Heart failure

Safe, tolerable, experimental mRNA injection for patients with heart failure


Injection of mRNA encoding vascular endothelial growth factor (VEGF-A) into the myocardium of patients undergoing elective coronary artery bypass grafting (CAP) was both safe and tolerable in patients with heart failure, based on the results of the EPICCURE Phase 2a trial. Called AZD8601, the mRNA injection is intended to help repair heart damage following a heart attack.

“Over a billion heart cells can be lost in a heart attack,” said Mene Pangalos, PhD, executive vice president of BioPharmaceuticals R&D at AstraZeneca, in a press release. “These early results indicate the potential of mRNA-based therapies to stimulate the production of VEGF-A to provide restorative and disease-modifying options for patients with heart failure and other ischemic vascular diseases.”

According to the researchers, VEGF-A is an important paracrine factor for the formation of new blood vessels. It has also been shown to stimulate the division of progenitor cells, descendants of stem cells which, when stimulated, differentiate to create specialized cell types that can help repair and regenerate the heart.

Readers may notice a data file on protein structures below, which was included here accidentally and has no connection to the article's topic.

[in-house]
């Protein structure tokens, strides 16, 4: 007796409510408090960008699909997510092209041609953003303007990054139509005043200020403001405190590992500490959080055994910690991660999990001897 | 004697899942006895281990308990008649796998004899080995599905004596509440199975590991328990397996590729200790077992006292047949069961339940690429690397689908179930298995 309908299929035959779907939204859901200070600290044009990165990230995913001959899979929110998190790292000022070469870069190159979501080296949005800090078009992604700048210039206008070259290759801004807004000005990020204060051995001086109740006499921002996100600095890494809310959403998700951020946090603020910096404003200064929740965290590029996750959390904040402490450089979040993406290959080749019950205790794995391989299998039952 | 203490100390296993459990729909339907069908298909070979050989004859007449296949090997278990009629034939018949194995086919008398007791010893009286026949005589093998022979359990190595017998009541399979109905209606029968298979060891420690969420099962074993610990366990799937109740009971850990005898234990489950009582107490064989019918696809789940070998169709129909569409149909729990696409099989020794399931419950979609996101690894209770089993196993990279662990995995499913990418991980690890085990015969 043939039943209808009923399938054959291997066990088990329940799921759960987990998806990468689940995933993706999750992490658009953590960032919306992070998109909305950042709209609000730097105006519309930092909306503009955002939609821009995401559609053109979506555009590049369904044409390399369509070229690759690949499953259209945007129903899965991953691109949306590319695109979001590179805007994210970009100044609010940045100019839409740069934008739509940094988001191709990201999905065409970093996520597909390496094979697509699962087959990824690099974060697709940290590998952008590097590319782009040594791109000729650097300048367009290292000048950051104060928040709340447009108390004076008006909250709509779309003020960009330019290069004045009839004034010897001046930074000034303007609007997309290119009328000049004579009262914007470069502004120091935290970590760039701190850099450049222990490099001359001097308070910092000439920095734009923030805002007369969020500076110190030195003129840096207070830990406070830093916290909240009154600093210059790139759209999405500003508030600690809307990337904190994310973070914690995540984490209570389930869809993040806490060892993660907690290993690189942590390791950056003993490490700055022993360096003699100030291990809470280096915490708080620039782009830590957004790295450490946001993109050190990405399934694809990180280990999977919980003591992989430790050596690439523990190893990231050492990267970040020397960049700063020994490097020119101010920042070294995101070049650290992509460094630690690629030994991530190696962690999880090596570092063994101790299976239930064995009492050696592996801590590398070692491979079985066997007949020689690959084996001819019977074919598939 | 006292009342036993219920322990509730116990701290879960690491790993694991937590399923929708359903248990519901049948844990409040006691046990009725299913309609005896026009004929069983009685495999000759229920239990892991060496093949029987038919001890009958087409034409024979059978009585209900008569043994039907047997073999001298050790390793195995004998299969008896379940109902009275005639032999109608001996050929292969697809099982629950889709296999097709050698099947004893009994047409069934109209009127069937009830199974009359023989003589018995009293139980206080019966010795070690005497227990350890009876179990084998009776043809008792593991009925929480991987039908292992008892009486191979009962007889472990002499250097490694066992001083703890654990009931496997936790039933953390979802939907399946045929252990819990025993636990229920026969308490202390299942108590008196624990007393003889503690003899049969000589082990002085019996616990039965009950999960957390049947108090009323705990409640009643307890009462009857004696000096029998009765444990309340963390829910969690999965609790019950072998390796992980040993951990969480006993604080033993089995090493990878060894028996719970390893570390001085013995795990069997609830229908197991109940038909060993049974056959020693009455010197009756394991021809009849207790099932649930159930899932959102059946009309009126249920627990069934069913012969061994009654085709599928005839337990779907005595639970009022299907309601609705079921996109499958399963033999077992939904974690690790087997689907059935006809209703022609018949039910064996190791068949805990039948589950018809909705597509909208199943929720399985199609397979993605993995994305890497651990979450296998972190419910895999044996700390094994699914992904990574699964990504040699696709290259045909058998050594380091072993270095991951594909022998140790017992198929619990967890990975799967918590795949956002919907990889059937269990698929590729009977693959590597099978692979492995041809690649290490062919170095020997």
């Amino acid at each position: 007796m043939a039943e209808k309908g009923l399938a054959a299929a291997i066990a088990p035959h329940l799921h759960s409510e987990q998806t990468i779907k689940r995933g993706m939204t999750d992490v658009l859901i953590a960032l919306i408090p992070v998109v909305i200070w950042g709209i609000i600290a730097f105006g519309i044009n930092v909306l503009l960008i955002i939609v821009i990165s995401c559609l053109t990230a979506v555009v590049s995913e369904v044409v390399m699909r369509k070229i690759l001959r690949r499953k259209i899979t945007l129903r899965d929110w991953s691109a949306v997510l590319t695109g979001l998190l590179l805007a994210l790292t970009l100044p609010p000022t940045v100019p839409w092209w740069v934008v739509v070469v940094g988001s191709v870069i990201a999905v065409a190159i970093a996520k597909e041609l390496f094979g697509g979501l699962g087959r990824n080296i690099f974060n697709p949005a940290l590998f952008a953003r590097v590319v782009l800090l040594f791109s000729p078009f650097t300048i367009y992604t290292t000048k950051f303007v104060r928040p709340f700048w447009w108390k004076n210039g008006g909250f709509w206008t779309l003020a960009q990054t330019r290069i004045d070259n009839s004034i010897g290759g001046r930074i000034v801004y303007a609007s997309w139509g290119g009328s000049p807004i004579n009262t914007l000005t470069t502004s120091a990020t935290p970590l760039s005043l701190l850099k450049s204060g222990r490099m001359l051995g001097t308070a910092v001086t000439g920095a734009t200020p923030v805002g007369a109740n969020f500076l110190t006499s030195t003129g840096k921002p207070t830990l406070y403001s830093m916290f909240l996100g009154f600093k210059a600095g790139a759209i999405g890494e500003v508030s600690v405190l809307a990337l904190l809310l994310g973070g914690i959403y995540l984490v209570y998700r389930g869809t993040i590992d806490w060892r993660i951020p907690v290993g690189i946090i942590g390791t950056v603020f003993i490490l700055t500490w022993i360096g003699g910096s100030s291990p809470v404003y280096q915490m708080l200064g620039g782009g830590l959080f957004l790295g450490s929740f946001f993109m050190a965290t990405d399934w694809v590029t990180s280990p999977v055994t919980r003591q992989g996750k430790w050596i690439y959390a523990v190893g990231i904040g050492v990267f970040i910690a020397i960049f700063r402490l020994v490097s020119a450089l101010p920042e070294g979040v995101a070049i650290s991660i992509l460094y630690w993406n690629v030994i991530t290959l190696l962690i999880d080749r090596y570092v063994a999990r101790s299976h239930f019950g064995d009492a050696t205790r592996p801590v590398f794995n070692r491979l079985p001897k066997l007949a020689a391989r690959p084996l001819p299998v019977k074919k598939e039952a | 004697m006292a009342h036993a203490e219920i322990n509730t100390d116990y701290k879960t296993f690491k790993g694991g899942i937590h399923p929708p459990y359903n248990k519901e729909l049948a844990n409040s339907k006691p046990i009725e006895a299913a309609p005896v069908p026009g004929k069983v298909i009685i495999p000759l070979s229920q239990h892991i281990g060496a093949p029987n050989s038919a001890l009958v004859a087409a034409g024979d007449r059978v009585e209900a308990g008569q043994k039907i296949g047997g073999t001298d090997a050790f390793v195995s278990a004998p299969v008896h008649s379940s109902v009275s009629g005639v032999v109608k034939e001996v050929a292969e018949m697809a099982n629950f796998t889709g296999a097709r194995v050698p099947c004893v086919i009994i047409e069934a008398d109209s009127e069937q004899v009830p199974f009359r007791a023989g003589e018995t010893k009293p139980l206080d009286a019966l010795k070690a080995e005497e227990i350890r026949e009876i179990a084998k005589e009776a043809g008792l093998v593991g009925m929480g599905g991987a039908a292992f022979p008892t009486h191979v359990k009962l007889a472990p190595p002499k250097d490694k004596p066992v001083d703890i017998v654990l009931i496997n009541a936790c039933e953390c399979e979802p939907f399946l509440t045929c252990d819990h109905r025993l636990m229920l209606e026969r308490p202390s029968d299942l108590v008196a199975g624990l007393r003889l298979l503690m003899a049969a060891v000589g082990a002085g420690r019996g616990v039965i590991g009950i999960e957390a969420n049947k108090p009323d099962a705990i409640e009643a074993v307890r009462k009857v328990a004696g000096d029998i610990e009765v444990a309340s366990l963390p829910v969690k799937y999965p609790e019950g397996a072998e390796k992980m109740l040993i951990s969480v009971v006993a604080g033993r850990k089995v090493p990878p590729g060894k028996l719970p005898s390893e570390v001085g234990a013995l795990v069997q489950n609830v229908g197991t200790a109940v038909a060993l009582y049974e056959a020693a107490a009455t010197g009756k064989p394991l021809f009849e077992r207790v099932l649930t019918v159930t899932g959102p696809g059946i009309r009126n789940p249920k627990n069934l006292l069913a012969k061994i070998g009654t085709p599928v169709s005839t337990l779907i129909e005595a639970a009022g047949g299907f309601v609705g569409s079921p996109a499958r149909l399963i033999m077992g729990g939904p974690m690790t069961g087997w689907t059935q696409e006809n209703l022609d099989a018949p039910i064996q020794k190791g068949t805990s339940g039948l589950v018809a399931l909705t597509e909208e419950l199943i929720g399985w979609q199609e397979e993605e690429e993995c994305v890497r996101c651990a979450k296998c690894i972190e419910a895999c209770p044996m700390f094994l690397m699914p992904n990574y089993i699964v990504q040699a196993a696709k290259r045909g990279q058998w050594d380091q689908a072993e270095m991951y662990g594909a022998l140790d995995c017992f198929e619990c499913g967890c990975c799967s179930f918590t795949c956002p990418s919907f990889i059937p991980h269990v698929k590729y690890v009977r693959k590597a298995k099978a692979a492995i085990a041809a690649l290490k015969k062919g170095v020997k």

The randomized, double-blind, multicenter, placebo-controlled study observed 11 patients with stable coronary artery disease and moderately reduced left ventricular ejection fraction (LVEF) undergoing coronary artery bypass grafting. Seven of these patients received AZD8601 treatment and 4 received placebo injections.

The primary endpoint was safety and tolerability, which were achieved. The researchers also observed trends in 3 exploratory efficacy endpoints: LVEF, NT-proBNP (a biomarker measuring the level of a hormone, which is elevated in patients with heart failure) and the functional results reported by the patients, compared to placebo.